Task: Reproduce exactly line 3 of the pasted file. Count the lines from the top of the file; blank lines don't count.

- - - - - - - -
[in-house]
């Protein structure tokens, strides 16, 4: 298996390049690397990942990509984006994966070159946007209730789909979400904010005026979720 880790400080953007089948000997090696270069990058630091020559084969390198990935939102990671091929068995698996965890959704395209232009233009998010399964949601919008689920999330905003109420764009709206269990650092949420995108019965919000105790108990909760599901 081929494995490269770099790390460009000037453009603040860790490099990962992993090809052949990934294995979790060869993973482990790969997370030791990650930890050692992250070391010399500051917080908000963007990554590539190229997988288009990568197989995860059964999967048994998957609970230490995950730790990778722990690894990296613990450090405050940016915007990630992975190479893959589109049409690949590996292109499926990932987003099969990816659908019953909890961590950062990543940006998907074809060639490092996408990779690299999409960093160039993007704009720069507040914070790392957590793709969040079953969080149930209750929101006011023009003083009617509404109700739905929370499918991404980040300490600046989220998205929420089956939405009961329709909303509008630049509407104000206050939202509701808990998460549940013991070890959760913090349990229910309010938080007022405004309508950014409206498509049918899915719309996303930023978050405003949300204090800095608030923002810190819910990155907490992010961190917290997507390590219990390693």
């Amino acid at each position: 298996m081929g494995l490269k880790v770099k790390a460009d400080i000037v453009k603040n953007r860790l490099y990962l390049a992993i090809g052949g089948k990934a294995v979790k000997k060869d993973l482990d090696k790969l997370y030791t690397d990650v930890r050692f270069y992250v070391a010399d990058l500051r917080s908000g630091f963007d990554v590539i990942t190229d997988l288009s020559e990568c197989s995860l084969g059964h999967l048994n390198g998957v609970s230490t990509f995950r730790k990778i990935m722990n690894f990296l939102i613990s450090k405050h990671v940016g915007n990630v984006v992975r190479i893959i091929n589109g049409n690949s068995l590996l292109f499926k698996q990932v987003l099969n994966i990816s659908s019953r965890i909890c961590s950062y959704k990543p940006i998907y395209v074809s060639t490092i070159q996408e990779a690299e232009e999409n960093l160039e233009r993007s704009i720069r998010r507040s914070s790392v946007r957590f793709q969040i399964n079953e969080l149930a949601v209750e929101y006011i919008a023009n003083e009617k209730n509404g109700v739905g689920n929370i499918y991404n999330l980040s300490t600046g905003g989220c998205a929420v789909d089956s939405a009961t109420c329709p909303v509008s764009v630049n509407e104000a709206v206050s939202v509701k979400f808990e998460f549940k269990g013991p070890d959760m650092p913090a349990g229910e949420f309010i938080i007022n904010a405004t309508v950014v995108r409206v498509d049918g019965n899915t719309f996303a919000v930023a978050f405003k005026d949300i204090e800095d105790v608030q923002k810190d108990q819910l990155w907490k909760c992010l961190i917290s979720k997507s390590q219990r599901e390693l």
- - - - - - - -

């Amino acid at each position: 298996m081929g494995l490269k880790v770099k790390a460009d400080i000037v453009k603040n953007r860790l490099y990962l390049a992993i090809g052949g089948k990934a294995v979790k000997k060869d993973l482990d090696k790969l997370y030791t690397d990650v930890r050692f270069y992250v070391a010399d990058l500051r917080s908000g630091f963007d990554v590539i990942t190229d997988l288009s020559e990568c197989s995860l084969g059964h999967l048994n390198g998957v609970s230490t990509f995950r730790k990778i990935m722990n690894f990296l939102i613990s450090k405050h990671v940016g915007n990630v984006v992975r190479i893959i091929n589109g049409n690949s068995l590996l292109f499926k698996q990932v987003l099969n994966i990816s659908s019953r965890i909890c961590s950062y959704k990543p940006i998907y395209v074809s060639t490092i070159q996408e990779a690299e232009e999409n960093l160039e233009r993007s704009i720069r998010r507040s914070s790392v946007r957590f793709q969040i399964n079953e969080l149930a949601v209750e929101y006011i919008a023009n003083e009617k209730n509404g109700v739905g689920n929370i499918y991404n999330l980040s300490t600046g905003g989220c998205a929420v789909d089956s939405a009961t109420c329709p909303v509008s764009v630049n509407e104000a709206v206050s939202v509701k979400f808990e998460f549940k269990g013991p070890d959760m650092p913090a349990g229910e949420f309010i938080i007022n904010a405004t309508v950014v995108r409206v498509d049918g019965n899915t719309f996303a919000v930023a978050f405003k005026d949300i204090e800095d105790v608030q923002k810190d108990q819910l990155w907490k909760c992010l961190i917290s979720k997507s390590q219990r599901e390693l």